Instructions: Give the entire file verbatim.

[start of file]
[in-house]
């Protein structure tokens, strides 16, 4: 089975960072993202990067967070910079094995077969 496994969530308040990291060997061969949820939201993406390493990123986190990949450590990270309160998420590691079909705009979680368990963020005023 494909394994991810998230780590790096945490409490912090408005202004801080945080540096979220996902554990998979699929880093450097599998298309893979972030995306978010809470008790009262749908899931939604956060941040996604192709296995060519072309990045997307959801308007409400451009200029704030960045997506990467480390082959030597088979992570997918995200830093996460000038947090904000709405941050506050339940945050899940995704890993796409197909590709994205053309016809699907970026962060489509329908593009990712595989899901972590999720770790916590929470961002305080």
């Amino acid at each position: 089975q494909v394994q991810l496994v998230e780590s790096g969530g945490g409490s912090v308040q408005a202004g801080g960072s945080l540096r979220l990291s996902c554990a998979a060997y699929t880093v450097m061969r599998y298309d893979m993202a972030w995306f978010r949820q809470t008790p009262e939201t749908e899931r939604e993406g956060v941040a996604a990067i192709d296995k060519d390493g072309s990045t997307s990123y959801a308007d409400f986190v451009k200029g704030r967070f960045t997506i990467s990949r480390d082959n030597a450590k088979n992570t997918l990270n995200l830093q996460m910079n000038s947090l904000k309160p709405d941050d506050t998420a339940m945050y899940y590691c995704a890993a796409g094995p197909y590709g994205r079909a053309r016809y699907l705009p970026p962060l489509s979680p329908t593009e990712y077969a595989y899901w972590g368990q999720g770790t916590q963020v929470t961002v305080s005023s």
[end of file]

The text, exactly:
[in-house]
């Protein structure tokens, strides 16, 4: 089975960072993202990067967070910079094995077969 496994969530308040990291060997061969949820939201993406390493990123986190990949450590990270309160998420590691079909705009979680368990963020005023 494909394994991810998230780590790096945490409490912090408005202004801080945080540096979220996902554990998979699929880093450097599998298309893979972030995306978010809470008790009262749908899931939604956060941040996604192709296995060519072309990045997307959801308007409400451009200029704030960045997506990467480390082959030597088979992570997918995200830093996460000038947090904000709405941050506050339940945050899940995704890993796409197909590709994205053309016809699907970026962060489509329908593009990712595989899901972590999720770790916590929470961002305080």
């Amino acid at each position: 089975q494909v394994q991810l496994v998230e780590s790096g969530g945490g409490s912090v308040q408005a202004g801080g960072s945080l540096r979220l990291s996902c554990a998979a060997y699929t880093v450097m061969r599998y298309d893979m993202a972030w995306f978010r949820q809470t008790p009262e939201t749908e899931r939604e993406g956060v941040a996604a990067i192709d296995k060519d390493g072309s990045t997307s990123y959801a308007d409400f986190v451009k200029g704030r967070f960045t997506i990467s990949r480390d082959n030597a450590k088979n992570t997918l990270n995200l830093q996460m910079n000038s947090l904000k309160p709405d941050d506050t998420a339940m945050y899940y590691c995704a890993a796409g094995p197909y590709g994205r079909a053309r016809y699907l705009p970026p962060l489509s979680p329908t593009e990712y077969a595989y899901w972590g368990q999720g770790t916590q963020v929470t961002v305080s005023s």